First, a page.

God has restored our relationship with Him through Christ, and has given us this ministry of restoring relationships. — 2 Corinthians 5:18 (GWT)
Relationships are always worth restoring especially with our wives. God has given us the ministry of restoring relationships. For this reason a significant amount of the New Testament is devoted to teaching us how to get along with one another.
If you’ve gotten anything at all out of following Christ, if His love has made any difference in your life, if being in a community of the Spirit means anything to you, if you have a heart, if you care — then do me a favor: Agree with each other, love each other, be deep-spirited friends. — Philippians 2:1-2 (MSG)
Shame on you! Surely there is at least one wise person in your fellowship who can settle a dispute between fellow Christians. — 1 Corinthians 6:5 (TEV)
I’ll put it as urgently as I can: You must get along with each other. — 1 Corinthians 1:10 (MSG)
Jesus said, “God blesses those who work for peace, for they will be called the children of God.” — Matthew 5:9 (NLT)
You are only hurting yourself with your anger. — Job 18:4 (TEV)
God has called us to settle our relationships with each other. — 2 Corinthians 5:18 (MSG)
Well…..we don’t always get along with each other. Here are some steps to help bring it all back together…..
- Talk to God before talking to the person.
What causes fights and quarrels among you? Don’t they come from your desires that battle within you? You desire but do not have, so you kill. You covet but you cannot get what you want, so you quarrel and fight. You do not have because you do not ask God. — James 4:1-2 (NIV)
2. Always take the initiative.
Jesus said, “If you enter your place of worship and, about to make an offering, you suddenly remember a grudge a friend has against you, abandon your offering, leave immediately, go to this friend and make things right. Then and only then, come back and work things out with God.” — Matthew 5:23-24 (MSG)
3. Sympathize with their feelings.
Look out for another’s interests, not just for your own. — Philippians 2:4 (TEV)
A person’s wisdom yields patience; it is to one’s glory to overlook an offense. — Proverbs 19:11 (NIV)
Let’s please the other fellow, not ourselves, and do what is for his good. — Romans 15:2 (LB)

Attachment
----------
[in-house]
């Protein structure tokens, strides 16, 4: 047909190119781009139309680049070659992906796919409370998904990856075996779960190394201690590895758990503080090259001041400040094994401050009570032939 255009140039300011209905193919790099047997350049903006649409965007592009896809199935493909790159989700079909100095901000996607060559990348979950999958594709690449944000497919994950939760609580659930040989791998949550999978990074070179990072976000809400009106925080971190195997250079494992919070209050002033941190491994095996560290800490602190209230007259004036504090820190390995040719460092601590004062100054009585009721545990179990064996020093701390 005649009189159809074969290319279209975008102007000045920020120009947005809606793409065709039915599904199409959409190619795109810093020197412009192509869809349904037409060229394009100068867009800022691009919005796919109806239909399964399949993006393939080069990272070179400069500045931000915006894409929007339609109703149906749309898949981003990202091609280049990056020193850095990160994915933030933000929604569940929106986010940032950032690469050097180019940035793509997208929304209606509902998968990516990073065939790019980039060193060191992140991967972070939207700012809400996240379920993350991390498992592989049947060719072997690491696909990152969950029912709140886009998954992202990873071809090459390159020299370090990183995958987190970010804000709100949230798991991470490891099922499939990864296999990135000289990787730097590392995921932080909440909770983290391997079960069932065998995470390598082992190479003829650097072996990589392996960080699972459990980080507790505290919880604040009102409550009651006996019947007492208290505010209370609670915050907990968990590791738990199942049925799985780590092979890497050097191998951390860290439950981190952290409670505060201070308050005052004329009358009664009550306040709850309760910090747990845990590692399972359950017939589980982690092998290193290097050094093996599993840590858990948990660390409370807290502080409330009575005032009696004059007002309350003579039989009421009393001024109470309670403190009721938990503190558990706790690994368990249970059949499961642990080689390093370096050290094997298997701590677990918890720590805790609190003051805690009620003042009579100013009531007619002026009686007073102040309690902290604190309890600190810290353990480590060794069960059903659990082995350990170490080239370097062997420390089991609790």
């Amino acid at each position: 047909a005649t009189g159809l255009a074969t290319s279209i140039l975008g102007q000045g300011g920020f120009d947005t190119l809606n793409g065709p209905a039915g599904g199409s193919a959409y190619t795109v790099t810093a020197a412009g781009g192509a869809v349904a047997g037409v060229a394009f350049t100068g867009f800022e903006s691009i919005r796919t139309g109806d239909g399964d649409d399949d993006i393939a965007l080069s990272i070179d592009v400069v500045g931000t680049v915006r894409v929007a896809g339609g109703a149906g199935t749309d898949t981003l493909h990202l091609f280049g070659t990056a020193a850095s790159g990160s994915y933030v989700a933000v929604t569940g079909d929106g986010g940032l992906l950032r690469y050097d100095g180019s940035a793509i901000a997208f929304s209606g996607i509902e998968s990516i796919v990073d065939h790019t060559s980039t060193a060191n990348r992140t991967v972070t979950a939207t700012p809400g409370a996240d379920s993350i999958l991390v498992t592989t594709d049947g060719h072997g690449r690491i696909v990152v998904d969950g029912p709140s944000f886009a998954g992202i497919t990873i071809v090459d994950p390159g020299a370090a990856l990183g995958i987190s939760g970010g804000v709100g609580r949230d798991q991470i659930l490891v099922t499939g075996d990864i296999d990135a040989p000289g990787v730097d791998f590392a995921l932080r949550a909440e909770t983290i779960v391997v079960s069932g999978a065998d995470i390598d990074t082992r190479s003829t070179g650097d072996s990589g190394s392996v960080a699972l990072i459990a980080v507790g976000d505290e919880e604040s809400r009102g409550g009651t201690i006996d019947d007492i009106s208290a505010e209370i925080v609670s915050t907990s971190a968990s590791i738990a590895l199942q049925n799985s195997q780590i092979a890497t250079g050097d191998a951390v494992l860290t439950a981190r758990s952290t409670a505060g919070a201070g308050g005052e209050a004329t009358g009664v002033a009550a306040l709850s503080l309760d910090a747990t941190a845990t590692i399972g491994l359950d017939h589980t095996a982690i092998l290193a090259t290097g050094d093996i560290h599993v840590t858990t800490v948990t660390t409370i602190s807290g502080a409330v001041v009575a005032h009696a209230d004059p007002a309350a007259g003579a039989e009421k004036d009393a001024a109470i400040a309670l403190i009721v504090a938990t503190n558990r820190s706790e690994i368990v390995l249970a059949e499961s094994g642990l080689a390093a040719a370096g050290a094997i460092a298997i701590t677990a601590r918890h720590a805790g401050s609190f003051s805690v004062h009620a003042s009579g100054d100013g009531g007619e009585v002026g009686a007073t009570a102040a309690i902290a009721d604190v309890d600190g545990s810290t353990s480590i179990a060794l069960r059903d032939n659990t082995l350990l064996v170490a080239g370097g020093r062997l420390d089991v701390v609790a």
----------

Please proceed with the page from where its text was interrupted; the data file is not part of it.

Do not use harmful words, but only helpful words, the kind that build up and provide what is needed, so that what you say will do good to those who hear you. — Ephesians 4:29 (TEV)
4. Confess your part of the conflict.
Jesus said, “First get rid of the log from your own eye; then perhaps you will see well enough to deal with the speck in your friend’s eye.” — Matthew 7:5 (NLT)
If we claim that we’re free of sin, we’re only fooling ourselves. — 1 John 1:8 (MSG)
5. Attack the problem, not the person.
When my thoughts were bitter and my feelings were hurt, I was as stupid as an animal. — Psalm 73:21-22 (TEV)
A gentle response defuses anger, but a sharp tongue kindles a temper-fire. — Proverbs 15:1 (MSG)
A wise, mature person is known for his understanding. The more pleasant his words, the more persuasive he is. — Proverbs 16:21 (TEV)
6. Cooperate as much as possible.
Do everything possible on your part to live in peace with everybody. — Romans 12:18 (TEV)
You’re blessed when you can show people how to cooperate instead of compete or fight. That’s when you discover who you really are, and your place in God’s family. — Matthew 5:9 (MSG)
7. Emphasize reconciliation, not resolution.
Work hard at living at peace with others. — 1 Peter 3:11 (NLT)
Jesus said, “Blessed are the peacemakers, for they will be called children of God.” — Matthew 5:9 (NIV)
Christ did not indulge His own feelings… as scripture says: The insults of those who insult you fall on me. — Romans 15:3 (NJB)